Precision mapping of soil ‘next step in sustainability’ – Timaru Herald, April 2014
A new generation of soil mapping technology is giving farmers insights into what lies beneath the surface of their paddocks.
Four South Canterbury farmers have imported a Veris MSP3 machine from the United States that combines electrical conductivity (EC) mapping of paddocks for soil texture, infra-red measurement of organic matter and constant sampling for soil pH. The machine is towed behind a tractor and takes takes 20-25 ph samples per hectare; and 150-250 soil texture and organic matter samples per ha, feeding the data back to an on-board computer.
Colin Hurst, who farms at Makikihi, in Waimate District said the end result was a precise picture of the soil’s composition.
Hurst said data from the Veris would help farmers fine-tune inputs, use nutrients more efficiently, and reduce the risk of environmental damage. “We can see soil characteristics and how they vary in greater detail than ever before, and in a format that will allow us to programme machines to make variable rate applications across paddocks. It will make us all the more environmentally sustainable.”
Soil mapping was significant for irrigation as well. “We can identify the at-risk soils for n leaching, and identify the soils where you can save irrigation water using precision irrigation.”
While Hurst and the other three farmers involved – Michael Tayler, Nick Ward and Hugh Wigley – are all cropping farmers, they believe the machine will be equally useful in other farming systems including dairy and livestock farms to improve pasture management. “Grass is a crop just like any other: it needs the right soil pH to maintain nutrient availability to plant and animal, and soil texture and organic matter content are major factors in determining soil water holding capacity, a key consideration in scheduling irrigation.”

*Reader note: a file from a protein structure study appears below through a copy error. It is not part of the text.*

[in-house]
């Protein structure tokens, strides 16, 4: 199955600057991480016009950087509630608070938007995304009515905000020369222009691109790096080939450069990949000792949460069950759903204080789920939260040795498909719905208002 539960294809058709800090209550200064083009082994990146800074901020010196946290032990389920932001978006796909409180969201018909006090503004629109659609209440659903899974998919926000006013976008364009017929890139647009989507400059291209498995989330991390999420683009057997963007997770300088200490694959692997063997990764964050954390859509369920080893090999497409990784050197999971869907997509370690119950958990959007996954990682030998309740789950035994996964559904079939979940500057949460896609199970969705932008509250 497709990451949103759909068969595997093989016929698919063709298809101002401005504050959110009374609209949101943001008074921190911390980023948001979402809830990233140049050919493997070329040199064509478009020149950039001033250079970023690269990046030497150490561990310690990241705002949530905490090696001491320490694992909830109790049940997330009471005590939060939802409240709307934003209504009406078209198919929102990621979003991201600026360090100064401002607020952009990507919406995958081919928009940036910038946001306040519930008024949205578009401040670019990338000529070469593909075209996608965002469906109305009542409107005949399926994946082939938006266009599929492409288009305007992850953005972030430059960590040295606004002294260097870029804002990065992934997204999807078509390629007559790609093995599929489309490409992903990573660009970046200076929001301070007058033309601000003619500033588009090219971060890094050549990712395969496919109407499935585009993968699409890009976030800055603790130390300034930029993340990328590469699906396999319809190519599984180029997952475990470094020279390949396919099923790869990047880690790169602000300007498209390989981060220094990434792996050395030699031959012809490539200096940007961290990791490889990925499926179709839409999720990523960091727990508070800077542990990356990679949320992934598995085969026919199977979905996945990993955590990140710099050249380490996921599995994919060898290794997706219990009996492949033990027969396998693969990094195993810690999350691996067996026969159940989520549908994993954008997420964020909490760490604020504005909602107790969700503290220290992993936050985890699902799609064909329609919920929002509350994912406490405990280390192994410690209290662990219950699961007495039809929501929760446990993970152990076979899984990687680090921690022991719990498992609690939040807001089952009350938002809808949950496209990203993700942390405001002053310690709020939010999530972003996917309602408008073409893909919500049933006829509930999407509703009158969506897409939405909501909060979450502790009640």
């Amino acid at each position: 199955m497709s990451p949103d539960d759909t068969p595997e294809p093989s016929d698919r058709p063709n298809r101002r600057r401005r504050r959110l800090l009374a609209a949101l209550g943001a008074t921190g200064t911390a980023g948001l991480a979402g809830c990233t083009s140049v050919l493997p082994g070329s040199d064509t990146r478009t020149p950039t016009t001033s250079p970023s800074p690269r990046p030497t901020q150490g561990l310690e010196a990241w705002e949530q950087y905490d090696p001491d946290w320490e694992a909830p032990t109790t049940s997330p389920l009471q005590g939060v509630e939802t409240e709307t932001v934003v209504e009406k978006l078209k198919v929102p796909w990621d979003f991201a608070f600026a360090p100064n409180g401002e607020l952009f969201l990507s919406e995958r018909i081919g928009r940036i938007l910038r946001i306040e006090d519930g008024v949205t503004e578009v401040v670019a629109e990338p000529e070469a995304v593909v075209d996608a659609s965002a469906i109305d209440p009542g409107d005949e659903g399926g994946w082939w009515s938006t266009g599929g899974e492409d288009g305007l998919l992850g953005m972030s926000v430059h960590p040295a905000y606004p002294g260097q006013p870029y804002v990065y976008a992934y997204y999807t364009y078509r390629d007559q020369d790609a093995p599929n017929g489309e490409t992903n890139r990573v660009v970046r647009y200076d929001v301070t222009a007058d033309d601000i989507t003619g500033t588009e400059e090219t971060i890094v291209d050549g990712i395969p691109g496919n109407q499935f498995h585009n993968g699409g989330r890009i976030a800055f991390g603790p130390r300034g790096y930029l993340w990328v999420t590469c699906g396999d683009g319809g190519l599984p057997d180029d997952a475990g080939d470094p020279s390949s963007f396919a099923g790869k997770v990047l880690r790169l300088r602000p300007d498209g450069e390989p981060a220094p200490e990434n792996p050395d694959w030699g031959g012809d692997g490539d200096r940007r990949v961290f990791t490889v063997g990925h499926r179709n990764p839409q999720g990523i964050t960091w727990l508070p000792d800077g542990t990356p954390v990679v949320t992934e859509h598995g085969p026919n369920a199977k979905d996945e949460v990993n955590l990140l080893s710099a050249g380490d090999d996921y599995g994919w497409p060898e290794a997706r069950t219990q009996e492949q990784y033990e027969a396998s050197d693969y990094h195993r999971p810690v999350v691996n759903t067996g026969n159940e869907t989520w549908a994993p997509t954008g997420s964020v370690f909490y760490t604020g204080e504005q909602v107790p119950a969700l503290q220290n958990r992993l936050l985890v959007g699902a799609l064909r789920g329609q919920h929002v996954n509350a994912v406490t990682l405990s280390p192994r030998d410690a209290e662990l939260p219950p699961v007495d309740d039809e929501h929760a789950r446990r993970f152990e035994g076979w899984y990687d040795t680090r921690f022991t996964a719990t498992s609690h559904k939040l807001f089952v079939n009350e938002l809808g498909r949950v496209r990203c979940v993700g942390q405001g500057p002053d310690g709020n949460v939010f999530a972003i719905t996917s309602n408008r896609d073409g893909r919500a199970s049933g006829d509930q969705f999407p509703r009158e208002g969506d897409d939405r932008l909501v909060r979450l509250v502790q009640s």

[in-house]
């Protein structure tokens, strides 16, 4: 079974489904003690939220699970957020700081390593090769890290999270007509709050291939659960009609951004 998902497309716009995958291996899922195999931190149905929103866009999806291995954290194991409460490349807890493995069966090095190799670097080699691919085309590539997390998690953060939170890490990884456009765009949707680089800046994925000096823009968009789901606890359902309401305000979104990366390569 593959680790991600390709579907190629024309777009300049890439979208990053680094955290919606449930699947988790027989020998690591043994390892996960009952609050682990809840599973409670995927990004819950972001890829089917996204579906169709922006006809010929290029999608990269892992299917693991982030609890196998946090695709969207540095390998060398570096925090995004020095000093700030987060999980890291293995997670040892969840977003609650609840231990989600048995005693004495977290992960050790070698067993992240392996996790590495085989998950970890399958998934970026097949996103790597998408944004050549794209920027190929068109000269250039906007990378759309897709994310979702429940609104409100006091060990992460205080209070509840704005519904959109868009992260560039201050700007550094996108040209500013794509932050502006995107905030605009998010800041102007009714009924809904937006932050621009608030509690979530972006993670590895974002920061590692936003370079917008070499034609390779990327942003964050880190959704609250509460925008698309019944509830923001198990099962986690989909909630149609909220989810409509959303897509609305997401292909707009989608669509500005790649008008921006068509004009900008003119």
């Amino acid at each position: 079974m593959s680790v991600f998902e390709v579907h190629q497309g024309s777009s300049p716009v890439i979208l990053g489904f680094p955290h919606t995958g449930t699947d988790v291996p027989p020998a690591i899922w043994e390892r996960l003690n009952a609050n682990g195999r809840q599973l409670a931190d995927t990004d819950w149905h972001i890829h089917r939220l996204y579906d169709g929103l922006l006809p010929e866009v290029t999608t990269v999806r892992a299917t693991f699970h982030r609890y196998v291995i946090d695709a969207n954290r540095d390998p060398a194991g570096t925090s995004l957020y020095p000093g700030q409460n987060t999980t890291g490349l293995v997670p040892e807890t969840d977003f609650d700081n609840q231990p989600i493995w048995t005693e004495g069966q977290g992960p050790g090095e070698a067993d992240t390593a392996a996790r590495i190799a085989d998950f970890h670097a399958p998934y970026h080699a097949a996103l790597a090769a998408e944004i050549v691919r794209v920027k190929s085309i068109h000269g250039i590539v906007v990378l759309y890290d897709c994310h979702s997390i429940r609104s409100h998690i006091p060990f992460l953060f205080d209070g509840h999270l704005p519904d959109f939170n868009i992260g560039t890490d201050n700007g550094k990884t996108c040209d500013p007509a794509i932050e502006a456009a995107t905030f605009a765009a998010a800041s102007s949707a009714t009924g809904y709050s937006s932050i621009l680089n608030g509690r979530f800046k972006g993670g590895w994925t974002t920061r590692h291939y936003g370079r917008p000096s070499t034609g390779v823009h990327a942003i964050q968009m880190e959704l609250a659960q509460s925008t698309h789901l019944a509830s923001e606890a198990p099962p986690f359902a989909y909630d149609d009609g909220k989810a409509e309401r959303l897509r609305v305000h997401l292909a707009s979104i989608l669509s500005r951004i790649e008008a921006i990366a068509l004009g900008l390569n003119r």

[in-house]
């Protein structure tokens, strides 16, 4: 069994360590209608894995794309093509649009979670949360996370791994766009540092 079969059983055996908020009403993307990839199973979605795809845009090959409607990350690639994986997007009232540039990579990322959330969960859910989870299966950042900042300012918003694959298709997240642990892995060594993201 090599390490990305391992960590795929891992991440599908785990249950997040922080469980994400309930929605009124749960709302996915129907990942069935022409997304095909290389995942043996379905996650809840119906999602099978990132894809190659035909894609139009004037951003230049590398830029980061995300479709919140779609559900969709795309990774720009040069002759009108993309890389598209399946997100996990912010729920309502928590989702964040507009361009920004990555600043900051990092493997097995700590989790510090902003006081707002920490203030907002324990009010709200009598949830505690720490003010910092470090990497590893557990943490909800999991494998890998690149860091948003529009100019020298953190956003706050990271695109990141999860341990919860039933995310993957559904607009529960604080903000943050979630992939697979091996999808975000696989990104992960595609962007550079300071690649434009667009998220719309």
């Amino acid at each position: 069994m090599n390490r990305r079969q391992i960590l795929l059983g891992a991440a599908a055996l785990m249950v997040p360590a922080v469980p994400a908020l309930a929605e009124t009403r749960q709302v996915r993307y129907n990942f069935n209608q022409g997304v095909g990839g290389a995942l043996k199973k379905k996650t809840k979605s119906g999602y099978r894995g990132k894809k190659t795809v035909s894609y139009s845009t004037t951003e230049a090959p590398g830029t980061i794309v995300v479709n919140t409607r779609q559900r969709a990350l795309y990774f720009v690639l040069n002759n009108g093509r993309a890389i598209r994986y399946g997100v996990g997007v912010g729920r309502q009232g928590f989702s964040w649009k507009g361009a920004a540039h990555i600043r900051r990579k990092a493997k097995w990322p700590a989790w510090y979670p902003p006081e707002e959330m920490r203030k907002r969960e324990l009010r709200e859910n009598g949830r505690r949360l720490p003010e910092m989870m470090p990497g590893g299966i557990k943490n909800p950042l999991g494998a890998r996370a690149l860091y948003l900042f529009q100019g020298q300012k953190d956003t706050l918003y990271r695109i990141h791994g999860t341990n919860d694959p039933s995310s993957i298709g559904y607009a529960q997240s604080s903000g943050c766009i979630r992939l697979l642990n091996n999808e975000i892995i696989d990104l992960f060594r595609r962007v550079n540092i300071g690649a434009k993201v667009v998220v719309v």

Traditionally, fertiliser, lime and irrigation are applied at one rate across a paddock or even block of paddocks, determined by the average pH or soil water holding capacity. The farmers established Smart Ag Solutions to offer the soil sampling.
Operations manager Seaun Lovell uses the data collected in the paddock to create maps for clients. “The map shows precisely where your applications can do the most good. With GPS, this allows both the Veris, and the farmer’s machines to identify exactly where they are at any point in time, and apply the right amount of an input, be it fertiliser, lime or water.”
Components on the Veris include a sapphire window on an optic shoe that sends an infra-red beam 62cm into the soil to measure organic matter. The data is bounced back into the computer in the tractor cab. Discs beside the optic shoe carry electrodes that analyse soil texture up to 91cm down into the root zone.